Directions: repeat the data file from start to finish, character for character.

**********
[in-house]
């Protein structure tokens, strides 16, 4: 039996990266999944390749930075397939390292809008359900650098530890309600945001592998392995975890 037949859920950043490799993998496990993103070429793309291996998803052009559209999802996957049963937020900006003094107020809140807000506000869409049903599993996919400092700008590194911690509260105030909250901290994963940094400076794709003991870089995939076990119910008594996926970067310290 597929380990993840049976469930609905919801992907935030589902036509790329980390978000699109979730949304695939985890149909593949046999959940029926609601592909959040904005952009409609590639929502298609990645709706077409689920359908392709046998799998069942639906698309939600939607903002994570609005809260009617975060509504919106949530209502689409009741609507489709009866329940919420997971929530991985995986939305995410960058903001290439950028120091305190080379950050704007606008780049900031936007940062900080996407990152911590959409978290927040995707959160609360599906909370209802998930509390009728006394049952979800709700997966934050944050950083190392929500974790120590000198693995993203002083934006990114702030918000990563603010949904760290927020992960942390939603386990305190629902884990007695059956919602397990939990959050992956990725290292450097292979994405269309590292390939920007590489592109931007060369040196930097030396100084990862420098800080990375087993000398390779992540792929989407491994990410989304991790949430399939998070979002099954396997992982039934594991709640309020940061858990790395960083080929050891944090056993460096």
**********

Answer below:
[in-house]
């Protein structure tokens, strides 16, 4: 039996990266999944390749930075397939390292809008359900650098530890309600945001592998392995975890 037949859920950043490799993998496990993103070429793309291996998803052009559209999802996957049963937020900006003094107020809140807000506000869409049903599993996919400092700008590194911690509260105030909250901290994963940094400076794709003991870089995939076990119910008594996926970067310290 597929380990993840049976469930609905919801992907935030589902036509790329980390978000699109979730949304695939985890149909593949046999959940029926609601592909959040904005952009409609590639929502298609990645709706077409689920359908392709046998799998069942639906698309939600939607903002994570609005809260009617975060509504919106949530209502689409009741609507489709009866329940919420997971929530991985995986939305995410960058903001290439950028120091305190080379950050704007606008780049900031936007940062900080996407990152911590959409978290927040995707959160609360599906909370209802998930509390009728006394049952979800709700997966934050944050950083190392929500974790120590000198693995993203002083934006990114702030918000990563603010949904760290927020992960942390939603386990305190629902884990007695059956919602397990939990959050992956990725290292450097292979994405269309590292390939920007590489592109931007060369040196930097030396100084990862420098800080990375087993000398390779992540792929989407491994990410989304991790949430399939998070979002099954396997992982039934594991709640309020940061858990790395960083080929050891944090056993460096």